Fears of lawsuits drive out doctors
By CLAUDINE SAN NICOLAS, Staff Writer
KIHEI â€“ Moving to Maui was the â€œworstâ€? economic decision Dr. Benjamin Berry says heâ€™s ever made in his career.
A Wailuku physician specializing in obstetrics, gynecology and infertility, Berry told an audience of some 50 people that he is the last doctor still in private practice willing to deliver babies on Maui.
â€œYouâ€™re looking at a dinosaur,â€? Berry said during a Hawaii Medical Association Patient Access to Care Forum held Tuesday night at the Kihei Community Center. â€œAnd dinosaurs need nurturing.â€?
Barryâ€™s story was among several aired in an appeal for reform of Hawaii laws on torts â€“ legal claims alleging errors or wrongful actions by medical personnel.
â€œThe bottom line is the five-letter word,â€? Berry said. â€œMoney.â€?
More and more physicians throughout the state are closing parts of their practice or leaving because of the high price of doing medicine in Hawaii. The physician shortage is making it more difficult for residents to find the doctors they need to take care of them.
The Hawaii Medical Association, a professional organization for physicians and medical students, argues that the physician shortage has reached a crisis level on the Neighbor Islands, and that signs of the crisis are beginning to show up on Oahu.
The fear of malpractice lawsuits has caused physicians to stop performing high-risk procedures and to quit volunteering for on-call emergency and trauma care duty, according to the HMA.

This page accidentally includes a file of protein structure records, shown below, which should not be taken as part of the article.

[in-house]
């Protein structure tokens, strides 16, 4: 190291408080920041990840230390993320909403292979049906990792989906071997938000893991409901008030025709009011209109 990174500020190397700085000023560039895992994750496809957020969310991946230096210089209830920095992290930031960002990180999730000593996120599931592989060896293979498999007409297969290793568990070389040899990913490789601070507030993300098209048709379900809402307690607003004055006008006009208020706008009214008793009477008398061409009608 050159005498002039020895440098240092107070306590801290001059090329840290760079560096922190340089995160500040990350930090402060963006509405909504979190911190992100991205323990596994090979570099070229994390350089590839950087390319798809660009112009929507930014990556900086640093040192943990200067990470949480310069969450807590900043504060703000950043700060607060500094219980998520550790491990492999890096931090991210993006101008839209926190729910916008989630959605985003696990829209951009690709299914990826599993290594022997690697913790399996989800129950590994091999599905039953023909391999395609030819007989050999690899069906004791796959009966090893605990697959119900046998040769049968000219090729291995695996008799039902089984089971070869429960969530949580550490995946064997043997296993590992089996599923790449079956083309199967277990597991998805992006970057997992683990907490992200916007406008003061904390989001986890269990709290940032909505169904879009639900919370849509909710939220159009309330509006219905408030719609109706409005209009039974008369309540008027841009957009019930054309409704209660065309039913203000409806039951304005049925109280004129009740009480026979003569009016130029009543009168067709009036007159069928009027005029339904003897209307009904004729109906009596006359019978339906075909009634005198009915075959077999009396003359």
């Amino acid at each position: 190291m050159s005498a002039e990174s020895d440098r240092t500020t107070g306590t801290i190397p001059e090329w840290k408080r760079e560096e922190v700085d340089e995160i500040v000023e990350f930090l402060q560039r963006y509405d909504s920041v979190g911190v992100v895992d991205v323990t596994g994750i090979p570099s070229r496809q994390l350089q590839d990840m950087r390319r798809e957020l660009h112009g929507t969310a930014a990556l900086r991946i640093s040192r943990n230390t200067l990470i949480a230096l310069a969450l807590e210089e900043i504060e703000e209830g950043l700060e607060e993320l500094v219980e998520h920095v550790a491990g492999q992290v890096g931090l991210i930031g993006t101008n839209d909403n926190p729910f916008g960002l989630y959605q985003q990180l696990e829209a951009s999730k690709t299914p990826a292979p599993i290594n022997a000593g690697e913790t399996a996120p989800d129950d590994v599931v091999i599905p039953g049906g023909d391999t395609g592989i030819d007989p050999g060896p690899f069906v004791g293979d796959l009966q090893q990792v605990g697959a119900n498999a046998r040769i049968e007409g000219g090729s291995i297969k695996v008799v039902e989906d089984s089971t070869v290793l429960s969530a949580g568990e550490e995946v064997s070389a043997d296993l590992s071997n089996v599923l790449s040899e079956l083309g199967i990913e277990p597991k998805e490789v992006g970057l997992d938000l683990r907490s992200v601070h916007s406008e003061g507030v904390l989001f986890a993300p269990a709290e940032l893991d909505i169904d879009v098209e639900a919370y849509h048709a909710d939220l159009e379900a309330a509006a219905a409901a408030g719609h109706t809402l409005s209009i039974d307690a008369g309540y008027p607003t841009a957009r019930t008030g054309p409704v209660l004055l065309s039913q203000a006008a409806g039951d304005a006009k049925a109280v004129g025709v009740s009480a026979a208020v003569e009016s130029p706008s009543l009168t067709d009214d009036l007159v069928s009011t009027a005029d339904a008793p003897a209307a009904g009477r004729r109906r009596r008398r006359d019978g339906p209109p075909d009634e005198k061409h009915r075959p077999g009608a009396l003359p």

HMA President Cynthia Goto, an obstetrician from Oahu, said the choices of places to deliver a baby are also limited on her island. But there are shortages in other medical specialties. These include orthopedics, neurosurgeons and anesthesiologists.
In organizing the forum, the association promoted its efforts to win passage of House Bill 1992, which limits noneconomic damages in malpractice claims to no more than $250,000 and establishes a limit of $3 million for noneconomic damages for injury that the law defines as â€œcatastrophic.â€? The legislation is aimed at reducing premiums for malpractice insurance carried by physicians.
State Reps. Joe Bertram of South Maui and Angus McKelvey of West Maui both supported he bill during presentations on Tuesday night.
On Wednesday, McKelvey, who is vice chairman of the House Committee on Consumer Protection and Commerce, was poised to vote in favor of the legislation pending in the committee, but the vote was deferred until Feb. 13 over the definition of â€œcatastrophic injury.â€?
On Tuesday night both Bertram and McKelvey were part of a panel for the medical association forum.
In discussing his support for HB 1922, McKelvey referred to Hawaii Medical Association findings on Texas, where he said medical liability reform led to an influx of physicians in all specialties.
Both legislators encouraged the audience to contact their state representatives and senators to support tort reform. Bertram said he believed the issue would â€œget a good hearingâ€? this year, but also cautioned that it sometimes takes two to three years before legislation like tort reform can be passed.
Goto said she recognizes Mauiâ€™s need for upgraded facilities and more health care service options. But she said even new facilities would offer no benefits without medical personnel in place.
â€œWe can build facilities and a new hospital, but if we donâ€™t have physicians working in them, itâ€™s really an empty building,â€? Goto said.
Berry said he moved here nine years ago and accepted a 40 percent pay reduction for the privilege of practicing in what he saw as paradise. Heâ€™s currently facing difficulties trying to recruit another doctor to work with him in his office, he said.
He said malpractice insurance costs him $63,000 a year. Based on current reimbursements by medical insurance companies, he said he is paid about $1,800 for each baby he delivers. That means, according to Berry, he must deliver at least 35 babies just to cover the insurance premium.